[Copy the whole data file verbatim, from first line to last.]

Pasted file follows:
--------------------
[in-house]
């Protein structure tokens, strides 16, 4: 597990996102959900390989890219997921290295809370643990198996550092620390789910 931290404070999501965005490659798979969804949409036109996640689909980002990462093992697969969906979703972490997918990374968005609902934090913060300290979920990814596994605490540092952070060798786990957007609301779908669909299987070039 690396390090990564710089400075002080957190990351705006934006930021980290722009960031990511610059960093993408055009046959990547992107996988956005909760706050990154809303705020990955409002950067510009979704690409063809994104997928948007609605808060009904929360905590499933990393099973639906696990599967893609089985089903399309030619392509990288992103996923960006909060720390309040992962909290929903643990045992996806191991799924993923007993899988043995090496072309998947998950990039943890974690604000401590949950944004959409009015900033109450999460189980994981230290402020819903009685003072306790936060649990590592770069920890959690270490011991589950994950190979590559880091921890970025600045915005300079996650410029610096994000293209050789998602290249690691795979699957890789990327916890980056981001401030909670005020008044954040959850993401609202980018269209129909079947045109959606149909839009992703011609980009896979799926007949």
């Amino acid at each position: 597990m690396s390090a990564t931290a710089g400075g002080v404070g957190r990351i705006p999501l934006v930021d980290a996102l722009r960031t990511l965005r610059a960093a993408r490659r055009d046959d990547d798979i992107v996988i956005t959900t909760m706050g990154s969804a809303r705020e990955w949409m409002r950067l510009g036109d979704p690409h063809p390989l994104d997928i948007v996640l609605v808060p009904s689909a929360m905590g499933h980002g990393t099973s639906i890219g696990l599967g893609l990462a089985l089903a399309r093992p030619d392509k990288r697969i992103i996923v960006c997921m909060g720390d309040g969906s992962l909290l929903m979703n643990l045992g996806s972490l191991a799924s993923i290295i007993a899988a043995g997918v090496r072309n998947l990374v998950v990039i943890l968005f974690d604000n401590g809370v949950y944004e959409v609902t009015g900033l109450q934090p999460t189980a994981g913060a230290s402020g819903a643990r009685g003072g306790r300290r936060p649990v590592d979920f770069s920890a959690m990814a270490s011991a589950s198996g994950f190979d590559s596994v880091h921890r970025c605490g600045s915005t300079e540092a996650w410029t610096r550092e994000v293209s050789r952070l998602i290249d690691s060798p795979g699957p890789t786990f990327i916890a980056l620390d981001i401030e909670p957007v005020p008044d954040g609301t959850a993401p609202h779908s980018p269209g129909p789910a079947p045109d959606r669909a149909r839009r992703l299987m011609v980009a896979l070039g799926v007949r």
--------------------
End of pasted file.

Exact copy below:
[in-house]
């Protein structure tokens, strides 16, 4: 597990996102959900390989890219997921290295809370643990198996550092620390789910 931290404070999501965005490659798979969804949409036109996640689909980002990462093992697969969906979703972490997918990374968005609902934090913060300290979920990814596994605490540092952070060798786990957007609301779908669909299987070039 690396390090990564710089400075002080957190990351705006934006930021980290722009960031990511610059960093993408055009046959990547992107996988956005909760706050990154809303705020990955409002950067510009979704690409063809994104997928948007609605808060009904929360905590499933990393099973639906696990599967893609089985089903399309030619392509990288992103996923960006909060720390309040992962909290929903643990045992996806191991799924993923007993899988043995090496072309998947998950990039943890974690604000401590949950944004959409009015900033109450999460189980994981230290402020819903009685003072306790936060649990590592770069920890959690270490011991589950994950190979590559880091921890970025600045915005300079996650410029610096994000293209050789998602290249690691795979699957890789990327916890980056981001401030909670005020008044954040959850993401609202980018269209129909079947045109959606149909839009992703011609980009896979799926007949």
């Amino acid at each position: 597990m690396s390090a990564t931290a710089g400075g002080v404070g957190r990351i705006p999501l934006v930021d980290a996102l722009r960031t990511l965005r610059a960093a993408r490659r055009d046959d990547d798979i992107v996988i956005t959900t909760m706050g990154s969804a809303r705020e990955w949409m409002r950067l510009g036109d979704p690409h063809p390989l994104d997928i948007v996640l609605v808060p009904s689909a929360m905590g499933h980002g990393t099973s639906i890219g696990l599967g893609l990462a089985l089903a399309r093992p030619d392509k990288r697969i992103i996923v960006c997921m909060g720390d309040g969906s992962l909290l929903m979703n643990l045992g996806s972490l191991a799924s993923i290295i007993a899988a043995g997918v090496r072309n998947l990374v998950v990039i943890l968005f974690d604000n401590g809370v949950y944004e959409v609902t009015g900033l109450q934090p999460t189980a994981g913060a230290s402020g819903a643990r009685g003072g306790r300290r936060p649990v590592d979920f770069s920890a959690m990814a270490s011991a589950s198996g994950f190979d590559s596994v880091h921890r970025c605490g600045s915005t300079e540092a996650w410029t610096r550092e994000v293209s050789r952070l998602i290249d690691s060798p795979g699957p890789t786990f990327i916890a980056l620390d981001i401030e909670p957007v005020p008044d954040g609301t959850a993401p609202h779908s980018p269209g129909p789910a079947p045109d959606r669909a149909r839009r992703l299987m011609v980009a896979l070039g799926v007949r």